Kangoo Vanlife

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So I got a van. I wasn’t gonna. It wasn’t for me. Who’d want to stay in a van when you could be in a hammock or tent close to nature? Well.. with winter approaching, my second winter season guiding full time, I reflected on the prospect of ‘the choice’. The choice arises from having a winter hillwalking  job up north. Its to be windy, cold and snowy. Choice a): do I drive up the night before and camp, pitching my tent in the dark, waking up to condensation and frozen boots or, choice b): wake up at 4am – a bit sleep deprived – and drive north for three hours and be ready to meet clients at 8:30am. I didn’t like either these and with a bit of time on my hands over the winter I decided to embark on a van conversion project.

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Step one, which van to buy. Inspired by Murray Wilson’s wee peugeot partner camper I wanted a small panel van that would drive like a car, give good fuel economy and be spacious enough for me to sleep in with all of my kit.  Four types of van were considered: the Peugeot Partner, VW Caddy, Citroen Berlingo and Renault Kangoo. All three came in short and long wheel versions. I wanted a long wheel base one, affording me enough space to lie down without having to move the front seats forward.

After much searching I found a Kangoo in Warrington in England that fit the bill. A panel van, lined with plywood, in good condition, with about 70,000 miles on the clock and costing £6,000. The Kangoo does about 55mpg so it would be reasonably fuel efficient as well.

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Step two, the design stage. I wanted my van to be well insulated; have a comfortbale bed; have a gas stove for cooking; fitted with water supply, sink and tap; and, have lighting, USB and laptop charging. With pencil and paper over a few days I sketched out my design. The three key furniture elements were a bed box (at the head end of the bed providing storage and space for a leisure battery and the electrics), an extendable bed with storage space underneath and a kitchen cabinet with water and waste tanks, sink, gas stove, and storage for pots and pans and food etc.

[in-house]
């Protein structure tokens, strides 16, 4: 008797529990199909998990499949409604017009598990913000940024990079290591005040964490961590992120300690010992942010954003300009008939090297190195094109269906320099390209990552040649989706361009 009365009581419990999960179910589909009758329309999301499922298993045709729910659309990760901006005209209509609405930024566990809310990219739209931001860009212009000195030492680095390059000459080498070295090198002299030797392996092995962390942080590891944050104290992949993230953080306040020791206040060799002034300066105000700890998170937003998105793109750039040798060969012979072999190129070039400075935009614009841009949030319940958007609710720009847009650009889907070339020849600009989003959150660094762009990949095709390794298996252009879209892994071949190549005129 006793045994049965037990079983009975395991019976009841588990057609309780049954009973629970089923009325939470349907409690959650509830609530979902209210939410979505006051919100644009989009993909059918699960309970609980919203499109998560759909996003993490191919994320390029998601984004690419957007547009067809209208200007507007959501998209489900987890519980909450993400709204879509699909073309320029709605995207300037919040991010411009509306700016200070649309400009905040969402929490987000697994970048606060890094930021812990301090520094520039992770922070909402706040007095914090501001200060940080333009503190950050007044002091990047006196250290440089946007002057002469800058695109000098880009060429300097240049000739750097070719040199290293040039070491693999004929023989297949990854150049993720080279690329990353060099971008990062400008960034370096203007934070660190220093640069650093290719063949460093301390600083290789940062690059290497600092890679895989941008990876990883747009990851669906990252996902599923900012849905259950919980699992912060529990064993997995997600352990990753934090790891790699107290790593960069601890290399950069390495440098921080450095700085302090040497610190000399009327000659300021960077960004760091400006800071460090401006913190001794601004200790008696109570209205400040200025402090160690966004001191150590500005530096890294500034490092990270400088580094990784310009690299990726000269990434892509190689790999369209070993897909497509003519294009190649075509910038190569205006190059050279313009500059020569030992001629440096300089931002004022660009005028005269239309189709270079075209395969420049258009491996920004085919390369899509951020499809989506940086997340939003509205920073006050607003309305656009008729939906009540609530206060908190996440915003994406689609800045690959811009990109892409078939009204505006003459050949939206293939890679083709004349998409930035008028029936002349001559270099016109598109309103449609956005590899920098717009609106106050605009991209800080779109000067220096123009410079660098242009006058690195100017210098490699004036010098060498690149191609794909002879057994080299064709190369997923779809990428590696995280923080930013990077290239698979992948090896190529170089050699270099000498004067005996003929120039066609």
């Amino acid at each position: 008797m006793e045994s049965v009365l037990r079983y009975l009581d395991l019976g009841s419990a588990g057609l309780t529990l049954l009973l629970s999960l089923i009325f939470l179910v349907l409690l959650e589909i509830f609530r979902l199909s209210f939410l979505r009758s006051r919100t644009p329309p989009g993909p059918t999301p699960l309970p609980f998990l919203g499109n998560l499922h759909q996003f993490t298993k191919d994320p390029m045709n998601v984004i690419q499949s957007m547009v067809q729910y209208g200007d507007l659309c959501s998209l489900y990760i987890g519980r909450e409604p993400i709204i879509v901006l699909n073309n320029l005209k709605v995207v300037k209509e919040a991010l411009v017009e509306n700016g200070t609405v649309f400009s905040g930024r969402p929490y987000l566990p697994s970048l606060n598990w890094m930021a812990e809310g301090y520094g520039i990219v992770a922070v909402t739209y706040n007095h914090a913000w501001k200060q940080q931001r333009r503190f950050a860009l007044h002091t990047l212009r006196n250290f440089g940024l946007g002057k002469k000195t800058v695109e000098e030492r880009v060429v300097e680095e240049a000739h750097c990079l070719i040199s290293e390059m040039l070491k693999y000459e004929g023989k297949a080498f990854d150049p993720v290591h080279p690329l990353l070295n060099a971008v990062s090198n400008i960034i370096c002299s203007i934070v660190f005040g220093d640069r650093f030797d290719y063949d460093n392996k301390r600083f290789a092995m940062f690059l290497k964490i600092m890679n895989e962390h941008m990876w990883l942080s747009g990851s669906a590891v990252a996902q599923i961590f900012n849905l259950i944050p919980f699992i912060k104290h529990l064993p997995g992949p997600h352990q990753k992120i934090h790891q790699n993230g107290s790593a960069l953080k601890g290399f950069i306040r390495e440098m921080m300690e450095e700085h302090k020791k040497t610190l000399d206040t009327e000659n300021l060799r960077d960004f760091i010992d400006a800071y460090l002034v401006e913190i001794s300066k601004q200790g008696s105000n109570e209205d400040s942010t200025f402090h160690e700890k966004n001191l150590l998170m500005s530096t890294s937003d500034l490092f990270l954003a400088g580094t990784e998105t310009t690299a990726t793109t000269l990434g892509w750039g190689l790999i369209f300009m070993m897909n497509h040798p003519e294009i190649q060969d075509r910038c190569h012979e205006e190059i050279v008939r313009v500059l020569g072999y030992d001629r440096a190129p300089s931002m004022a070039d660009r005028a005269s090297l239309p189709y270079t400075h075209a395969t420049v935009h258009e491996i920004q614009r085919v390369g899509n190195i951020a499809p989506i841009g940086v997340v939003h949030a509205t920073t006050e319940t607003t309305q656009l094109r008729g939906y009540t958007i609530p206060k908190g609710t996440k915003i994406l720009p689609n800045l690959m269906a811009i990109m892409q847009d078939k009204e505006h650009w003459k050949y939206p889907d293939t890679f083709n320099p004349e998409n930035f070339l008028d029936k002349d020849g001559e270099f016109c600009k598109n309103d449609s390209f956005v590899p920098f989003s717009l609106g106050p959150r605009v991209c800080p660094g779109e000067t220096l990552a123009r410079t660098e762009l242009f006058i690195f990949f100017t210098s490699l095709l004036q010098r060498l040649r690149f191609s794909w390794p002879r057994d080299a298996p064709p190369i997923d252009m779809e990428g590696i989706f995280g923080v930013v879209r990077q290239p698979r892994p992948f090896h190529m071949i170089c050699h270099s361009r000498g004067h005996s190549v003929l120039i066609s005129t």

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Step three, making it happen. This is where youtube comes in. I poured over loads of videos on insulation and electrics particularly. I also got lots of help from family. My brother Jim is an amazing craftsman, carpenter and artist who led the way in making the furniture, my dad helped with the insulation and fitting the plywood lining and my mum and sister did a wonderful job covering the matresses with cotton and wool. The wool by the way came from a blanket I found on top of a mountain in the French Pyrenees, Puig de la Grava (2,700m high). The bit I couldn’t do on my own was connecting the car and leisure batteries together. This entailed feeding a cable through the engine bulkhead. I attempted it but promptly decided it was beyond my capabilities and I found a local mechanic to feed the cable through for £35.

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The finished van has been a delight to use. I used it for the first time last weekend (late Jan 2019) in Braemar. Over four nights it was my home away from home. It kept me  comfortable and warm whilst it was -10C outside and the stove enabled me to cook up some fine food as well. There’s a good bit of tinkering to do to get the van just right, but I’m very pleased with how it’s turned out.

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6 thoughts on “Kangoo Vanlife

  1. Linzi

    Hi, could you provide more detail on the slide-out bed please? how do you support the weight when extended? I’d be keen to replicate this in a kangoo, great conversion!

    Like

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